The problem with food—and the reason some of us eat too much of it (*raises hand *)—is that it’s impossible to quit.
I mean seriously—if you want to quit soda, you just never drink soda. If you want to quit heroin, well, it’s a lot more complicated than that, but in the course of an every day life, there really is no reason to take heroin or drink soda or buy a pack of cigarettes again, if that’s what you’ve decided to do. Without addiction it is not part of everyday life.
Not so with food.
We need food.
We may turn our back on chocolate, say, or even sugar, or meat or dairy or anything non-vegan, but that does not change the fact that we still need to ingest calories to sustain life.
Yeah, sure, there’s always food pellets, or those icky blob things that squish out of a package that marathon runners seem so fond of. My husband has used those on a run, by the way—he shrugs and says, “Meh—it’s fuel.” So, yes, we could if we wanted, fuel ourselves consistently with… with…
Augh! I can’t even say it.
That’s the other thing.
Food tastes so good!
Hell—even Brussels sprouts—you know, those things we detested as kids? Man, steam a batch of those up, add some lemon pepper, a little bit of balsamic vinaigrette dressing… mmm…
So, in addition to being, you know, necessary for life, food is also…
I’m not a great chef, and I don’t spend my time around cooking shows, but even I can admit that good food smells wonderful, feels perfect on the tongue, and, when nicely prepared, looks appealing. Although don’t discount the blue-jeans and T-shirt appeal of comfort food—Mac & Cheese doesn’t look spectacular or spiffy, but if you make the kind with real cheese and throw in some garlic salt? Mmm… that’s sexy!
When you get right down to it, all food done right is sexy.
Isn’t that what sex is? An appeal to the senses?
And seriously—who wants to quit that?
So, yes, for health’s sake, we should continue to fight the battle of the bulge(s), and even though I’m not so successful, I give a hearty huzzah to everyone who wins. It’s hard to eat right. Unlike actual sex, you can have that chocolate mousse in public, or that loaded baked potato or that thick, salt-baked prime rib—but (much like actual sex!) you may hate yourself in the morning.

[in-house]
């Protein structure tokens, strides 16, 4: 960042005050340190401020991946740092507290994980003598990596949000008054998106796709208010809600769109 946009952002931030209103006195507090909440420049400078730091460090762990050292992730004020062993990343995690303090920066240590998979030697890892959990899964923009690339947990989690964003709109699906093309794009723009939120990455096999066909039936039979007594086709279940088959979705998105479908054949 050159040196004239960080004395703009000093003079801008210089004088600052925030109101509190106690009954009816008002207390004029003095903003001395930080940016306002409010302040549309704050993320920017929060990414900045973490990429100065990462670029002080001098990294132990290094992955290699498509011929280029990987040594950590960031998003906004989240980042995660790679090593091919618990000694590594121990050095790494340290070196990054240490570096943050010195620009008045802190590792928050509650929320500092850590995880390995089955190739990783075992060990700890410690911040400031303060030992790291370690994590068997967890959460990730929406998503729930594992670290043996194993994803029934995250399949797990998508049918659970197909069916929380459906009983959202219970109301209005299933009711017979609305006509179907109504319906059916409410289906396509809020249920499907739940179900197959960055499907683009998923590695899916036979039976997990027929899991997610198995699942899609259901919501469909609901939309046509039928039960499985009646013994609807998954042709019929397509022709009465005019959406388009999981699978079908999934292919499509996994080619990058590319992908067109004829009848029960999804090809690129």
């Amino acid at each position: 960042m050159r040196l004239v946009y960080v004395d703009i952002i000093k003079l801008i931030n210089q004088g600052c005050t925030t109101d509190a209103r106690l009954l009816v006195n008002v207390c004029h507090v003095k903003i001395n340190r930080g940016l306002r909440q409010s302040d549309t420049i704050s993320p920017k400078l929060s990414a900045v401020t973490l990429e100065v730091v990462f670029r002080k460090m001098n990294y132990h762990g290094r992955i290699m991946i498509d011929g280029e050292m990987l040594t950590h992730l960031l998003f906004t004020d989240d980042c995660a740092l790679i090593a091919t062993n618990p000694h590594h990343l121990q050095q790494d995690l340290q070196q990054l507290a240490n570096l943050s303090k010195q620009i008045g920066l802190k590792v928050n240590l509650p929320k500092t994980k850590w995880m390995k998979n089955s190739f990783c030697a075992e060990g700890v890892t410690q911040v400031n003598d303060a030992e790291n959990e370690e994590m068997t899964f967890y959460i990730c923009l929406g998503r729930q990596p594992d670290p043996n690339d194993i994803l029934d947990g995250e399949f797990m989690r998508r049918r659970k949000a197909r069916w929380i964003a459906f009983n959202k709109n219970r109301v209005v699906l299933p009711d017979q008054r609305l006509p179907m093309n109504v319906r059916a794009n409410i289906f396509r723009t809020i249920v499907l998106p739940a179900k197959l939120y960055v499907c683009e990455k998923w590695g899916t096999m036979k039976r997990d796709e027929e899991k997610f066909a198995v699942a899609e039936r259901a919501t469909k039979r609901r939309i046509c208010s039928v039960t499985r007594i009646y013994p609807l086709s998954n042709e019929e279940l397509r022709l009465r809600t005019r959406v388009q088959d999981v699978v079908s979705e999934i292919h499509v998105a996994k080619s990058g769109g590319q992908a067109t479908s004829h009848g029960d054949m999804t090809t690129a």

So perhaps that’s why food and sex are so closely intertwined, right? A kind and sensual lover or an attractive, well-prepared meal—either one is a feast to be devoured or an experience to savor, right?
So no—I can’t quit food. But I don’t want to—not really. Perhaps, I can moderate the food, and that will be good for me, and even better, it will increase the sex, and that will be fantastic!
So, food and sex—they have a pretty clear link. In the case of Emmett and Keegan from Food for Thought, their doorway to sex was actually through the kitchen—and I hope you find their adventure as tasty as they did!
Dust for Dinner
Emmett Gant looked at himself in the mirror of his dorm room, and wondered how gay he looked. He had a long bony face and gray eyes, so usually he looked just… solid and placid, a sober, rawboned specimen of American manhood.
But he knew he was gay. He’d known since his long ago junior high crush on his best friend Vinnie. His crush on Vinnie had gone away—for one thing, Vinnie was just too awesome a friend to crush on for long. He was the kind of friend who would sneak all the seniors on the football field in the pissing rain, after the last home game, so they could perform their competition band show without instruments, singing their parts at top volume. He was the kind of friend who would show up at your dorm in Sacramento from his dorm in Chico, with a keg in the back of his aging Mini Cooper and a plan to go eat sourdough bread and look at girls on the beach.
He was the kind of friend who would nurse Emmett through a broken heart and not ask the name of the person who broke it—wouldn’t even ask the gender.
He was a brother kind of friend—but he wasn’t a crushing on kind of friend, not anymore.
Emmett had lived through the crushing on kind of friend, and had broken his heart, and he’d managed to pull his grades out of the toilet from that semester, and managed to put on some of the weight he’d lost too.
And now it was time to tell his father why he’d looked like hell for three months. Because right now, only two other people in the world knew, and they weren’t likely to tell a soul.